A collection of more than 40 civil rights, public interest, and internet rights groups are urging the Federal Trade Commission (FTC) to craft rules that address ‘the entire life cycle” of data and crack down on discriminatory and abusive data practices.
The groups wrote a letter to FTC Chairwoman Lina Khan where they urge the commission to respond to a “range of data harms” and establish “clear rules against discriminatory and abusive data practices.”
In the letter, the groups note that data collection and data sharing has an impact on civil rights, like when companies use personal data to “enable or even perpetuate discriminatory practices” against people of color, the LGBTQ community, low-income people, and other marginalized groups.
“Companies also use personal data to track, confuse, trick, and exploit individuals for commercial gain,” the letter reads, adding: “It is well documented that discriminatory and abusive data practices are prevalent, indicating a widespread pattern of unfair or deceptive practices across all major spheres of everyday life of commerce, including employment, finance, healthcare, credit, insurance, housing, and education. These practices are embedded in every sector of society and especially harm historically disadvantaged communities.”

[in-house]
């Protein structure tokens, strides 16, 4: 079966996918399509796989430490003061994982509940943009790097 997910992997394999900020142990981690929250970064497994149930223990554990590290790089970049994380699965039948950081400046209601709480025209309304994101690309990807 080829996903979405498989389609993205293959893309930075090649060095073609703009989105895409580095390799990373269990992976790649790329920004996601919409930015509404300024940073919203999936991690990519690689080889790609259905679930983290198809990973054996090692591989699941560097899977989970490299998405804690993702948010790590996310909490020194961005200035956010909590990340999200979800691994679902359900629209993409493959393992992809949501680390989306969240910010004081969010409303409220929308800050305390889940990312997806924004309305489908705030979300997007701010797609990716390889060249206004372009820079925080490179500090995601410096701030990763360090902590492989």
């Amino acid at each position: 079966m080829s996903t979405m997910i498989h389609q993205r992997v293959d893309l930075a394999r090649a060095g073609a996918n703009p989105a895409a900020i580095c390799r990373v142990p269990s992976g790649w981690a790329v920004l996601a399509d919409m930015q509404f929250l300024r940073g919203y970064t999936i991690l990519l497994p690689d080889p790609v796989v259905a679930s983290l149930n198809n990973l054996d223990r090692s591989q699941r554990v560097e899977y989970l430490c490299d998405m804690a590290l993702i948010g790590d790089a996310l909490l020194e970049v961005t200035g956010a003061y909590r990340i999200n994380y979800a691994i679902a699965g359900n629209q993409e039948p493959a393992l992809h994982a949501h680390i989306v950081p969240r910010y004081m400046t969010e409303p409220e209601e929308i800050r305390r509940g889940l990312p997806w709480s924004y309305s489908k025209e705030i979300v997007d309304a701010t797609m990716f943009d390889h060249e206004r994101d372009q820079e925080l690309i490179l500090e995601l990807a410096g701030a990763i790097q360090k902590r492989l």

In September, a group of eight senators called on the FTC to “set clear safeguards” on the collection and use of personal data, saying that consumer privacy in the U.S. has become a “consumer crisis.”
The senators—including Sen. Richard Blumenthal (D-Conn.), Sen. Ed Markey (D-Mass.), Sen. Ron Wyden (D-Ore.), Sen. Elizabeth Warren (D-Mass.) and others—said that there needed to be a national standard for data privacy to “protect consumers, reinforce civil rights, and safeguard our nation’s cybersecurity.”
The letter from the advocacy groups echoed the senators, calling on the FTC to create rules and establish requirements that place restrictions on the type of personal data involved, how that data is used, and who uses or shares the personal data.
“We urge the Commission to comprehensively address discriminatory and abusive data practices in a privacy rulemaking proceeding and set standards to protect all consumers,” the letter reads.
The letter was signed by 45 groups including Free Press, the ACLU, the Center for Democracy and Technology, the Center on Privacy and Technology at Georgetown Law, Demand Progress, the Electronic Frontier Foundation, the Electronic Privacy Information Center, Fight for the Future, MediaJustice, the National Hispanic Media Coalition, Public Knowledge, and numerous others.
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